With his leading man competition fighting the ԝаr and out of the way, Wayne became Hollywood’s top leading man. During the ԝаr, Wayne starred in a number of western films as well as Worւԁ Wаr II movies, including 1942’s “Flying Tigers” and 1944’s “The Fighting Seabees.” According to Eliot, Wayne told friends the best thing he could do for the ԝаr was make movies to support the troops. Eventually, the government agreed.

At one point during the ԝаr, the need for more men in uniform caused the U.S. military brass to change Wayne’s draft status to 1-A, fit for duty. But Hollywood studios intervened on his behalf, arguing that the actor’s star power was a boon for ԝаrtime propaganda and the morale of the troops. He was given a special 2-A status, which back then meant he was deferred in “support of national interest.”The decision not to serve or to avoid it entirely (depending on how you look at the actor) haunted Wayne for the rest of his life. His third wife, Pilar Wayne, says he became a “super-patriot for the rest of his life trying to atone for staying at home.”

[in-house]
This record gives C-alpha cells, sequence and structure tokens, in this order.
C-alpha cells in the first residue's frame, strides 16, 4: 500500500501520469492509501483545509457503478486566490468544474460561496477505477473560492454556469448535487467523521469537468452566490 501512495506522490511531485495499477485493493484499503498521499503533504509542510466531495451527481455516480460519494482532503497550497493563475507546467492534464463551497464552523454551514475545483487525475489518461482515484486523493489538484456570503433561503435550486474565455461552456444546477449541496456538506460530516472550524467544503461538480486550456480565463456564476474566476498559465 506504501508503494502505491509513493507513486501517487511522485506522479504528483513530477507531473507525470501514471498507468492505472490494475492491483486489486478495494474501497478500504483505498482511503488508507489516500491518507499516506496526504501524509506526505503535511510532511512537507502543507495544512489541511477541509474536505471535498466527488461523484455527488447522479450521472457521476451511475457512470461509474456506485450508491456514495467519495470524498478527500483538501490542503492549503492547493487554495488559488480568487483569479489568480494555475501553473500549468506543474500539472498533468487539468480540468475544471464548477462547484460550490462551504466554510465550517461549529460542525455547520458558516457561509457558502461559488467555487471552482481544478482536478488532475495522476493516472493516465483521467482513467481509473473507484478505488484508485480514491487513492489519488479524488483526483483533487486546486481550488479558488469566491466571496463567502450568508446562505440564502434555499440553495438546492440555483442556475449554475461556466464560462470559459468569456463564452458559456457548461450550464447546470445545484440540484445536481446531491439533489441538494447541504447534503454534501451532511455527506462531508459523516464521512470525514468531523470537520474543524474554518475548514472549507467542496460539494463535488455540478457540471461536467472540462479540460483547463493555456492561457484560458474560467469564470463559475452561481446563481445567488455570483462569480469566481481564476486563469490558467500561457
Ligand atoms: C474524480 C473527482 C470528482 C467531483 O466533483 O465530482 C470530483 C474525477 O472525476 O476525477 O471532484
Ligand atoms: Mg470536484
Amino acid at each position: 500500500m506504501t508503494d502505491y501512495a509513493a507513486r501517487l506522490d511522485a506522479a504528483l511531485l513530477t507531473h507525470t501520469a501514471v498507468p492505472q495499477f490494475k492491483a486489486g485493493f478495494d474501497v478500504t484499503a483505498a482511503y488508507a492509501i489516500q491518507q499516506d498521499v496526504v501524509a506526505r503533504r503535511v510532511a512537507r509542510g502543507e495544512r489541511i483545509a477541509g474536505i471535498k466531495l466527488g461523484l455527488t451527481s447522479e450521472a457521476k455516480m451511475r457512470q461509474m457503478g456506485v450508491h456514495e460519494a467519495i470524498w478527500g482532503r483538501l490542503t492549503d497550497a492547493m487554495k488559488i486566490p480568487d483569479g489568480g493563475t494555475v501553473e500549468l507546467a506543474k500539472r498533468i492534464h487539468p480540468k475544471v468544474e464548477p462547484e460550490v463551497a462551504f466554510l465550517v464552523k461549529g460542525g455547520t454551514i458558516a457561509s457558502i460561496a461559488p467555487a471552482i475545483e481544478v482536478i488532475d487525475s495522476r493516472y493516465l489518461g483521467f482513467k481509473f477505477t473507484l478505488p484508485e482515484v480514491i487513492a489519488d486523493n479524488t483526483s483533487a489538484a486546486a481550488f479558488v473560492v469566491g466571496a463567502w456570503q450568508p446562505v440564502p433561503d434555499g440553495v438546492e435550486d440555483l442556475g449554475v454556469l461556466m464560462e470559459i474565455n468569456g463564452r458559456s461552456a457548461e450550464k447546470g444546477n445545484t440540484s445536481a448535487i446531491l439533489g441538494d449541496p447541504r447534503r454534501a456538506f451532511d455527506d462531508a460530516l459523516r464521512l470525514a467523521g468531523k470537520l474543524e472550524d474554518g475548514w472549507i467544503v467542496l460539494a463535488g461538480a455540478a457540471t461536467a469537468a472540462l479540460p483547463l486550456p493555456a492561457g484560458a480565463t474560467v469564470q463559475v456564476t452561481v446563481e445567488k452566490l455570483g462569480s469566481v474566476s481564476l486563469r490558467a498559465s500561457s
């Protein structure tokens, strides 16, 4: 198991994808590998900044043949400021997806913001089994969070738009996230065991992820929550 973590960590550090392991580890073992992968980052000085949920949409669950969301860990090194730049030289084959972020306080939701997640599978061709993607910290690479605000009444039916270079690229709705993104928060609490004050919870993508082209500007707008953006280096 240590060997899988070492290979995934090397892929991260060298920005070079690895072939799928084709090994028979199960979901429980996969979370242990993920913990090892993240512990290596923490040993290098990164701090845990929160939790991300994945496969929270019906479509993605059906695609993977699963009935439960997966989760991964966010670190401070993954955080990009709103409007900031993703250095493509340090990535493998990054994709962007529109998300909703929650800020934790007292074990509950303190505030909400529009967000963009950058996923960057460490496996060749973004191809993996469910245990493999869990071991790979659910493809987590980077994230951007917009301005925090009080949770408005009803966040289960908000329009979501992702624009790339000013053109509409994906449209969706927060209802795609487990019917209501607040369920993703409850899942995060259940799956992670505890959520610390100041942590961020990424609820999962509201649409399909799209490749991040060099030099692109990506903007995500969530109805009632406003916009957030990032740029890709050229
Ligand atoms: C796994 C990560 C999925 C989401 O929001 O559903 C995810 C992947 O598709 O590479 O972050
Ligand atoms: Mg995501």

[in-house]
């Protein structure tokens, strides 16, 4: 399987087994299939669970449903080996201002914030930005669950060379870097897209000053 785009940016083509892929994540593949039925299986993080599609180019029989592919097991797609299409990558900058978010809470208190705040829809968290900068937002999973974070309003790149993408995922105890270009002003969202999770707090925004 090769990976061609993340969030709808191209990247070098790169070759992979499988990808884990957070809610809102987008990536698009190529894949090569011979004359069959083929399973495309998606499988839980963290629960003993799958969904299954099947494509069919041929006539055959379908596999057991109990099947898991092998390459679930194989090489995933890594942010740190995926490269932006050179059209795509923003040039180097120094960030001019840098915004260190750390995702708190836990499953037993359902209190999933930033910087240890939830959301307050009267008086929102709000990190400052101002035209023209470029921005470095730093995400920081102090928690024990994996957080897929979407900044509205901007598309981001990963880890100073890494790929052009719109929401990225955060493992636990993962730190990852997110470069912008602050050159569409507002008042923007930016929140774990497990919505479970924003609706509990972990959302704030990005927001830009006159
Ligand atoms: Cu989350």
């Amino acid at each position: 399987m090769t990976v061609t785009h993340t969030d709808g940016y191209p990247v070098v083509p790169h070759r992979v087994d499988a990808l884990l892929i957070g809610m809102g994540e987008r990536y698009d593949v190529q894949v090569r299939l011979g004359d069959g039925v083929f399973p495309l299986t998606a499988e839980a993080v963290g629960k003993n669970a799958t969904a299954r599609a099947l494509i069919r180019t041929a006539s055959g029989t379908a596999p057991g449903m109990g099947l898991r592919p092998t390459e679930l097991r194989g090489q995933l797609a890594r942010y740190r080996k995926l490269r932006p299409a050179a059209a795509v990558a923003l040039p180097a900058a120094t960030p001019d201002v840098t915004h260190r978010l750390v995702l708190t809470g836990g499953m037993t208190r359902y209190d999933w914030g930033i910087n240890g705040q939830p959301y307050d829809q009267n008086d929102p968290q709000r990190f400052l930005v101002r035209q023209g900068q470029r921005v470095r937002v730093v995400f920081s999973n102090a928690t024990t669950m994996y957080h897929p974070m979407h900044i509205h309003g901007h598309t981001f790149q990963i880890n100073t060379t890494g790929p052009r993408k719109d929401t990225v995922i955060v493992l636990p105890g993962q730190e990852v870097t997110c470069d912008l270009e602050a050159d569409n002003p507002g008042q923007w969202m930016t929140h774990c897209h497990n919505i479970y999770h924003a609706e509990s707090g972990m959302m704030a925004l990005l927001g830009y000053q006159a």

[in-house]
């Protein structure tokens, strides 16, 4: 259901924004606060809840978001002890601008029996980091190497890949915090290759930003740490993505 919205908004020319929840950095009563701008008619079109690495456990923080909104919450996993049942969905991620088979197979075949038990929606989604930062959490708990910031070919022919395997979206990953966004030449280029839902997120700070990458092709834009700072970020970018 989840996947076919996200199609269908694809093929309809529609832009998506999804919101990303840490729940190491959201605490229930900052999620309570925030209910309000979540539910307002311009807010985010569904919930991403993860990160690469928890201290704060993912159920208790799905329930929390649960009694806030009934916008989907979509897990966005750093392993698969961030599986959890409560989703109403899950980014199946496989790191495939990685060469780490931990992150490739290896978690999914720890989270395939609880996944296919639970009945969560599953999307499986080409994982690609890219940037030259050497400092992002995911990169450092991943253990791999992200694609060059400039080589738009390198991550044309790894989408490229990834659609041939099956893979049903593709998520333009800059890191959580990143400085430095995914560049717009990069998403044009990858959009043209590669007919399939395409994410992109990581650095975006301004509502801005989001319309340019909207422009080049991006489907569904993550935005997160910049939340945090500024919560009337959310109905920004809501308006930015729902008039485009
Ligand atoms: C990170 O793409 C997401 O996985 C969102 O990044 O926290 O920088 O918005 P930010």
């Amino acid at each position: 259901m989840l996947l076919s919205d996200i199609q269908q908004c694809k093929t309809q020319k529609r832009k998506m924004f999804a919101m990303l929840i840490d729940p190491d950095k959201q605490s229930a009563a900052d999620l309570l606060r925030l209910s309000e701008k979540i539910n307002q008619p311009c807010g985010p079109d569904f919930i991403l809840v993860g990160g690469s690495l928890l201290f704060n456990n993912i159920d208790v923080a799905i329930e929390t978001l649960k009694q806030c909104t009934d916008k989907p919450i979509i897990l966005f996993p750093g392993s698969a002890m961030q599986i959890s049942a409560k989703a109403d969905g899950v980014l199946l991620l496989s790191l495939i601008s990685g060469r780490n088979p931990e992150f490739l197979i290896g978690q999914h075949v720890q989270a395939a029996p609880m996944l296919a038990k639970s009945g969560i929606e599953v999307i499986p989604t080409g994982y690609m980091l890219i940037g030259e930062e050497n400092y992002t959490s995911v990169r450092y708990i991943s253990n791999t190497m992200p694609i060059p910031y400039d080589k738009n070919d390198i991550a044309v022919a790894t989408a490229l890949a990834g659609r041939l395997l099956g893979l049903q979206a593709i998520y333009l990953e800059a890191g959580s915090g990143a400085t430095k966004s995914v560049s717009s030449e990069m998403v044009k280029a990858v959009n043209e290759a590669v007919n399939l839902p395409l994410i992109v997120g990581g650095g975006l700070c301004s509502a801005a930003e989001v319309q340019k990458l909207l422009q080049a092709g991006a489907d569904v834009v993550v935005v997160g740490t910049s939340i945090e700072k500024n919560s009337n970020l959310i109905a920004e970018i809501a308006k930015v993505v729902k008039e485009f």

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John Wayne Wanted to Make His Home Alarm a Hilarious Tape Recording of His Voice: ‘I See You, You Son of a B****’

John Wayne Wanted to Make His Home Alarm a Hilarious Tape Recording of His Voice: ‘I See You, You Son of a B****’